Yesterday, we reported how Jack White slammed Guinness World Records as an “elitist organisation” over their decision to snub his submitted record for ‘World’s Shortest Concert.’
In the same Interview article that he told Buzz Aldrin he wanted to play the first vinyl record in space, White discussed how back in his White Stripes days, he and Meg attempted to set the record for ‘World’s Shortest Concert’ at a show in Newfoundland, Canada in 2007 where they played a single note.
When they contacted Guinness to confirm their achievement however, “they turned us down” confirmed White. Today, Guinness World Records representatives told the UK”s NME that in fact, they didn’t.
“The White Stripes were in fact recognized in the 2009 edition of the Guinness World Records book for the shortest music concert ever when, on July 16 2007, they played just one note at St John’s in Newfoundland, Canada” reports the official records body.
But following a torrent of submissions attempting to trump the record became ‘overly trivialised,’ they subsequently withdraw all categories, including similar attempts at shortest concert, shortest song and shortest performance.
“We received a large volume of applications from bands and performers seeking to beat this record,” said a spokesperson for Guinness, “we got an influx of individuals claiming that simply appearing on stage was enough to qualify them for this record.”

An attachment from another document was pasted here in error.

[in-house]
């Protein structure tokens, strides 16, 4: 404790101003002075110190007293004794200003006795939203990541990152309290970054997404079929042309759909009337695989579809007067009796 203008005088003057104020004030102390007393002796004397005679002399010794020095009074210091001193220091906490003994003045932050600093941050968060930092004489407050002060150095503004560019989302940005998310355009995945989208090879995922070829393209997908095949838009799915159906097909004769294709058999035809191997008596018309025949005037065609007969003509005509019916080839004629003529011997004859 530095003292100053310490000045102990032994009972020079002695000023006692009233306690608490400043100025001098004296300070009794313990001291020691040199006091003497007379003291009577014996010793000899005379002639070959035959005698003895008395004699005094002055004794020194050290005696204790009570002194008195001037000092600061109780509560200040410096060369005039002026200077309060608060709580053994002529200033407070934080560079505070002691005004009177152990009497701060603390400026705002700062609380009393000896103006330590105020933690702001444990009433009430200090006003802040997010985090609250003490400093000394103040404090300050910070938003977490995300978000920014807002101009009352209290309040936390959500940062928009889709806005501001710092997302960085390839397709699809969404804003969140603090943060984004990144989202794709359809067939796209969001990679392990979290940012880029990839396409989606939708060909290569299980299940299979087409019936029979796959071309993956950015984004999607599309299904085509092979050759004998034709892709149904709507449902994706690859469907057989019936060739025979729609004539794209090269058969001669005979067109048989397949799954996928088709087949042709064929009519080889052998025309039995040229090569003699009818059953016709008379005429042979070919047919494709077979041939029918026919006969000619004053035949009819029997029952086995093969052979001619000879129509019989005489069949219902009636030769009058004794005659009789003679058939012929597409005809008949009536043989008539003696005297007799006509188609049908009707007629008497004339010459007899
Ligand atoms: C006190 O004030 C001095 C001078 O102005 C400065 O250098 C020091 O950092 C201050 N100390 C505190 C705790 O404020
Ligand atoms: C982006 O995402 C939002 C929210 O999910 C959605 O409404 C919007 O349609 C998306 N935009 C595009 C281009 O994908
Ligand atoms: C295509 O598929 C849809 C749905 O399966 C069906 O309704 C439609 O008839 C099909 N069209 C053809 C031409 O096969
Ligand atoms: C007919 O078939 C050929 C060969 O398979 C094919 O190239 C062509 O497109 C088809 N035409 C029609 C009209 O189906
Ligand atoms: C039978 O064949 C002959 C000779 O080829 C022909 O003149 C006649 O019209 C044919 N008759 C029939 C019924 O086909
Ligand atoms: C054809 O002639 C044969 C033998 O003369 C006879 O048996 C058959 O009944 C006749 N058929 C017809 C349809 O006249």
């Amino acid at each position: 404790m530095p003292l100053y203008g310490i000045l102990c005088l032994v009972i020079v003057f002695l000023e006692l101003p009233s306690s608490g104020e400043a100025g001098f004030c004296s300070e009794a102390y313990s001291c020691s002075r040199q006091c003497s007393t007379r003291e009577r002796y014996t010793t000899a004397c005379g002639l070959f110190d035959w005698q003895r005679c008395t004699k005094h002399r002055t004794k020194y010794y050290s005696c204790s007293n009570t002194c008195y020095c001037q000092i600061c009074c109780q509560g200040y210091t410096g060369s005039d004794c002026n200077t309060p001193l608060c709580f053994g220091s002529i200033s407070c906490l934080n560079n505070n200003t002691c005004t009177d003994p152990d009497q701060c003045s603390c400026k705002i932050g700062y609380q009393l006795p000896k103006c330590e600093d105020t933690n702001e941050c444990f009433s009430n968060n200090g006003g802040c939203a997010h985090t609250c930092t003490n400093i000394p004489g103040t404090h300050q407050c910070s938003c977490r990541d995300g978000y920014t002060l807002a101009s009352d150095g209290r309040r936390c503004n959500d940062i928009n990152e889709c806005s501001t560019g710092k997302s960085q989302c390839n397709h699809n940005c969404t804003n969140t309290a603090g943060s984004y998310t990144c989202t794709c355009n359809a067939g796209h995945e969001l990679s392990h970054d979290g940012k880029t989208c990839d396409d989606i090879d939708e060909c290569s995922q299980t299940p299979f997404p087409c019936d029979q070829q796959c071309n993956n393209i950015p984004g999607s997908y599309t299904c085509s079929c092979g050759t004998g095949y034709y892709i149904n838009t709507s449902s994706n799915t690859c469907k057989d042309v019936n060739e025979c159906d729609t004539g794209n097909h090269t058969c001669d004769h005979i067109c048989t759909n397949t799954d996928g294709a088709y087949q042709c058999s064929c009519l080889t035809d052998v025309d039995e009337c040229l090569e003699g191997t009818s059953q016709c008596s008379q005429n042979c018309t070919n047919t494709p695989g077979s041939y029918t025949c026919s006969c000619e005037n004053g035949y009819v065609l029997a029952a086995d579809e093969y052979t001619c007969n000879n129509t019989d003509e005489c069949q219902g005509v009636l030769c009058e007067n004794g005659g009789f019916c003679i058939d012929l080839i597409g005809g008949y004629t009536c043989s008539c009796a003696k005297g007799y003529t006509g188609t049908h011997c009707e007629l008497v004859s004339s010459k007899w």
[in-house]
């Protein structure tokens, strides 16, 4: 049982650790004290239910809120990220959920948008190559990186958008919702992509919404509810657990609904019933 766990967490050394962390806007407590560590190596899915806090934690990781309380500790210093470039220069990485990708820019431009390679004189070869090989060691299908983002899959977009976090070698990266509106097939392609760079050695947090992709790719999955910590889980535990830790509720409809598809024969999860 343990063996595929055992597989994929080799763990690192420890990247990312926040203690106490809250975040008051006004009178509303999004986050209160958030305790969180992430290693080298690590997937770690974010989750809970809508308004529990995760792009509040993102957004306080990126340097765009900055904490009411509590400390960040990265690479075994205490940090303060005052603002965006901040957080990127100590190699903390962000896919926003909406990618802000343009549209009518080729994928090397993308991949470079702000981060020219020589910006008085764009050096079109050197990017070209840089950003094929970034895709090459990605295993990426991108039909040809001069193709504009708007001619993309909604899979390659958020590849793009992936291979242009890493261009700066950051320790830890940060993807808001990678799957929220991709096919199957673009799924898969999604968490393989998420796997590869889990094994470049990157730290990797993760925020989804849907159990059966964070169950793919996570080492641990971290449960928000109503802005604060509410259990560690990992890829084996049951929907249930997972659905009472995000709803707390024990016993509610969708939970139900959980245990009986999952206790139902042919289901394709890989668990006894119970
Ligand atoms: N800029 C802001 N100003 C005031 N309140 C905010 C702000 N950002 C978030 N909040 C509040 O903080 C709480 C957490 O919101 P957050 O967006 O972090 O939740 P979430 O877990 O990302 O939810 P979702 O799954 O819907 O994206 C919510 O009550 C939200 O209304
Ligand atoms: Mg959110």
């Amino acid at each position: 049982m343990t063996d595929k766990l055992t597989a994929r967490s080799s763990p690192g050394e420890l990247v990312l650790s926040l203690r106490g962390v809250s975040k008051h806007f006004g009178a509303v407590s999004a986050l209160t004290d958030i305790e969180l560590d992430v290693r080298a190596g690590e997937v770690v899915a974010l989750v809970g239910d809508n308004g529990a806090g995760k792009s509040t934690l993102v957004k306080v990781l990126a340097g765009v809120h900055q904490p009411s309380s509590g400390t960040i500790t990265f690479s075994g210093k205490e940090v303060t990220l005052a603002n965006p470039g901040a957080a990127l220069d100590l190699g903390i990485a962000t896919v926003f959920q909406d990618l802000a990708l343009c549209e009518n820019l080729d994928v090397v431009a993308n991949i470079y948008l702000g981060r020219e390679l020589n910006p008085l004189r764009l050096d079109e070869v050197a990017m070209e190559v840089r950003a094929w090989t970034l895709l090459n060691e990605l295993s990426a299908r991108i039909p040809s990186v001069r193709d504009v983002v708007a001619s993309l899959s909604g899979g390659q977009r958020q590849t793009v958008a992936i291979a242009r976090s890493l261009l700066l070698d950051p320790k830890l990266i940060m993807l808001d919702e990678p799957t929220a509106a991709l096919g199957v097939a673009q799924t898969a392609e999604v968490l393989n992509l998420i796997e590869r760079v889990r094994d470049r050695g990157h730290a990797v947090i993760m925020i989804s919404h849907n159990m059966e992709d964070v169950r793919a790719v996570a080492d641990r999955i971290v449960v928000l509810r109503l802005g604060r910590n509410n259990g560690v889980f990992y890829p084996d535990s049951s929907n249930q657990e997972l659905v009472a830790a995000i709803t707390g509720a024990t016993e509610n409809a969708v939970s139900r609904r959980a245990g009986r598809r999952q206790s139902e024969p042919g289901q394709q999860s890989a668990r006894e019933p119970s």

They rebuffed White’s comments of ‘elitism,’ instead stating it had more to do with how Guinness were to qualify what constituted a performance or concert.
“It became increasingly difficult for us to measure this objectively” they added. “The nature of competing to make something the ‘shortest’ by its very nature trivializes the activity being carried out, and Guinness World Records has been forced to reject many claims of this kind.”
“As such, we have closed record categories for similar designations such as the shortest song, shortest poem, and also the record of shortest concert currently in question.”
In a potential peace offering to White, the organisation were quick to add an official statement of praise to the Blunderbuss rockstar, “many of us at Guinness World Records are enormous admirers of Mr White’s oeuvre; and we would be extremely pleased if he were to attempt any of the 40,000 records that are currently active on our database. ”
Perhaps White should take them up on their offer with his secret Third Man project “to have the first vinyl record played in outer space,” and knowing Mr. White’s penchant for the uniquely bizarre, we’re pretty sure he will.
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